Although N. multifasciatus come from a lake with a 9.0 PH, don't put too much effort into chasing that PH value. Unless you find wild caught specimens, most fish will be able to adapt to a PH closer to 8.0. Stability and consistency are more important than precision. Always be careful when adjusting PH and test the water before and after you add buffering products to prevent large swings.

Temperature for Tanganyikan Shell Dwellers

Temperature should be at the lower end of the lake's range (below 80 degrees F), as N. multifasciatus actually live at depths of 50-100 feet below the surface. I keep mine at 77 degrees F and they do very well at that temperature. Anything between 75 - 80 degrees fahrenheit should be acceptable.

Filtration for Shell Dwellers

I run an Aquaclear hang on back filter on my Multi tank. I recommend using an intake sponge to prevent fry from being sucked into the filer. A canister filter or sponge filter would both be viable options as well. Any form of filtration will work, as long as you are performing regular water changes. Your preferred maintenance routine should determine the filter you use.

Breeding Neolamprologus Multifasciatus

N. multifasciatus over shell bed
N. multifasciatus over shell bed

Shell dwellers are one of the easier fish to breed as long as you are providing them with clean water and the right conditions. Males will compete for control of a harem of several females. Breeding takes place in the shells and the fry will be born inside of a shell. Feeding a good variety of quality frozen and live foods will usually stimulate breeding. I like to offer live or frozen baby brine shrimp, microworms, krill flake, and spirulina flake. Live daphnia, frozen cyclops, or any similar food will also work.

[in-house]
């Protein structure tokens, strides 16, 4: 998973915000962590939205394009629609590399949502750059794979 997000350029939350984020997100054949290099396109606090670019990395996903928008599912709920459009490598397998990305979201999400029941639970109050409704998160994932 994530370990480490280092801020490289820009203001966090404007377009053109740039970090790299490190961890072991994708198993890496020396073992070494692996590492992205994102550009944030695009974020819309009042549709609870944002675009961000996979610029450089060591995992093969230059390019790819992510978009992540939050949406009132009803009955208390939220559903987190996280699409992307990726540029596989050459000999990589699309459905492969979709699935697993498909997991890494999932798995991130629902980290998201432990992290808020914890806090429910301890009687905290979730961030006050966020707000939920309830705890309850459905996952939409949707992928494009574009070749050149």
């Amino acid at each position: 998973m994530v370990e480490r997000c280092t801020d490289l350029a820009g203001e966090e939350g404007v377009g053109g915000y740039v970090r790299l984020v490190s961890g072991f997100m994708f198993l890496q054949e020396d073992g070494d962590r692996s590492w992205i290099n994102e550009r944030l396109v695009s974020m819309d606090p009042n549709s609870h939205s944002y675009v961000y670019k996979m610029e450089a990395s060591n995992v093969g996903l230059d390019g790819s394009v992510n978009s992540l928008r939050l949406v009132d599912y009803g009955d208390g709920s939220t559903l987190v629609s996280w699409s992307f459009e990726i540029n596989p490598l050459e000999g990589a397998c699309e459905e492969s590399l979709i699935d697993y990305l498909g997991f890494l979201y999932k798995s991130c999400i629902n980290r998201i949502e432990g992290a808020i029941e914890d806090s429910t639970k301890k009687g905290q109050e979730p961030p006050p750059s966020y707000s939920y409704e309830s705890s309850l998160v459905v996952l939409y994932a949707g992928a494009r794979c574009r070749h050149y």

The first sign of breeding activity is usually a group of small fry poking their heads out of a shell. The fry will be able to eat microworms, crushed flake, and live baby brine as soon as they are big enough to leave the shell. They will remain within a couple inches of their home shell for the first few weeks of their life.

Eventually you will end up with more fish than shells, which is the limiting factor on the size of the colony. At this point some fish should be removed and rehomed to avoid over crowding. Fortunately Multies are typically an easy fish to get rid of due to their small size and amazing behavior.